MIDLAND CITY, Ala. —
A six-day bunker hostage standoff in Alabama began with a school bus driver stubbornly refusing to hand over children as hostages despite threats from the gunman who killed him moments later, according to newly released recordings.
"It's my responsibility to keep these kids on the bus. I can't turn them over to somebody else," bus driver Charles Poland said in a recording aired Friday by ABC News.
Days of tense talks between federal authorities and Jimmy Lee Dykes included the 65-year-old suspect cursing negotiators and ranting that his stand with his 5-year-old hostage would cause "chaos" in society and lead to riots, the recordings reveal.
"People are going be standing up to this (expletive) dictatorial, incompetent, self-righteous, bunch of sorry bastards in government," Dykes said in recordings obtained by ABC News.
Members of an FBI hostage rescue team stormed Dykes' underground bunker near Midland City in early February, killing the man before he harmed Ethan Gilman or detonated an improvised explosive that authorities said was in the 6-foot by 8-foot shelter.
The FBI confirmed the existence of the recordings but declined to immediately release the material to The Associated Press.
In interviews with ABC, FBI agents said they decided to raid the bunker after it became apparent that Dykes was handling weapons and an improvised explosive device inside the shelter more often than he had been at the beginning of the standoff.
Dykes apparently planned to have the child detonate the bomb if he was killed, said FBI Special Agent Steve Richardson.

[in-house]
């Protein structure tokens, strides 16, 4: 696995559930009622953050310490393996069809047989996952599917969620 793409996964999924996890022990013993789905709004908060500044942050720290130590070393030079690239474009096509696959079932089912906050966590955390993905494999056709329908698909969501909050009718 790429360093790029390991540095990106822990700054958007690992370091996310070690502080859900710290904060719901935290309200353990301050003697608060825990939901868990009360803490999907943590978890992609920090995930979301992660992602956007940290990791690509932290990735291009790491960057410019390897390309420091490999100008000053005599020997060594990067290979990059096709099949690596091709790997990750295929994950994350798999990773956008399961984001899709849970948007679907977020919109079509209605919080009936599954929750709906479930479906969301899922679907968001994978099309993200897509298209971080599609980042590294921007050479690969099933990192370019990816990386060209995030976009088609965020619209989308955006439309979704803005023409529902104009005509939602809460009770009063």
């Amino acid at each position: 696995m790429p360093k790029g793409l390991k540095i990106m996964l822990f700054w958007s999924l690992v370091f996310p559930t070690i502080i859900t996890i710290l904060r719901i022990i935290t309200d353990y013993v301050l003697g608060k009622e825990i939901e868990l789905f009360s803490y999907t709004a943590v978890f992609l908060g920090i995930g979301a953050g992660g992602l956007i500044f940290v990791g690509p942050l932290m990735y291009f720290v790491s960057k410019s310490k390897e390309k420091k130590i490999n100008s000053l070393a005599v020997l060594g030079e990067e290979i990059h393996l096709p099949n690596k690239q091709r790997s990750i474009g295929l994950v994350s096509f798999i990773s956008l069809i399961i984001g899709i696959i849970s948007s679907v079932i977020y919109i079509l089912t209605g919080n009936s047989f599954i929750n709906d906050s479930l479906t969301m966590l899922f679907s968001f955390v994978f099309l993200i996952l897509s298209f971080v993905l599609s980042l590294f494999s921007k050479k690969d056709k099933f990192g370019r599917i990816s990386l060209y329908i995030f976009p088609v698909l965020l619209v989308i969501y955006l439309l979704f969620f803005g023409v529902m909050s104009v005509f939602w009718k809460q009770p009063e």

"Jim Dykes relayed to the negotiators, 'If anything happens to me, I have told Ethan to pull the trigger,'" Richardson said. "That meant he had told Ethan to detonate the IED, the second IED that was inside the bunker."
Dykes snatched Ethan off a school bus driven by Charles Poland, 66, in late January, dragging the child into the bunker after fatally shooting Poland aboard the bus loaded with children.
The audio recording, taken from a bus surveillance tape, indicated Dykes boarded and immediately demanded children.
"I need two boys 6 to 8 years old," Dykes, armed with a handgun, is heard saying angrily in the recording. "Six to 8 years old. I mean it. Right now! Right now!"
Poland refused. "I can't do it," he responded. Seconds later, Poland said, "Sorry, you're going to have to shoot me."
"How about I shoot a kid then," Dykes replied.
Poland refused again, saying it was his "responsibility to keep these kids on the bus."
Dykes shot Poland dead moments later, and a student on the bus called 911 to alert authorities. Poland has since been widely hailed as a hero for protecting nearly two dozen students who were on board.
Once in the bunker with the child, Dykes communicated with authorities through a pipe and by phone. The recordings show he was disdainful of government and taunted negotiators with obscenities.
Authorities previously have said Dykes wanted to make a public statement about his complaints against the government but never revealed specific topics. The recording indicated he believed he could spark anarchy.
"You know goddamn well what I'd say when I go public," Dykes said. "It's going to create chaos. It's going to create riots. ... People are going be standing up to this (expletive) dictatorial, incompetent, self-righteous, bunch of sorry bastards in government."
Dykes' motive is still unclear, although he was due in court the day after the school bus confrontation on a charge of firing a weapon at neighbors.
Ethan, who turned 6 shortly after his release, was freed without any physical injuries.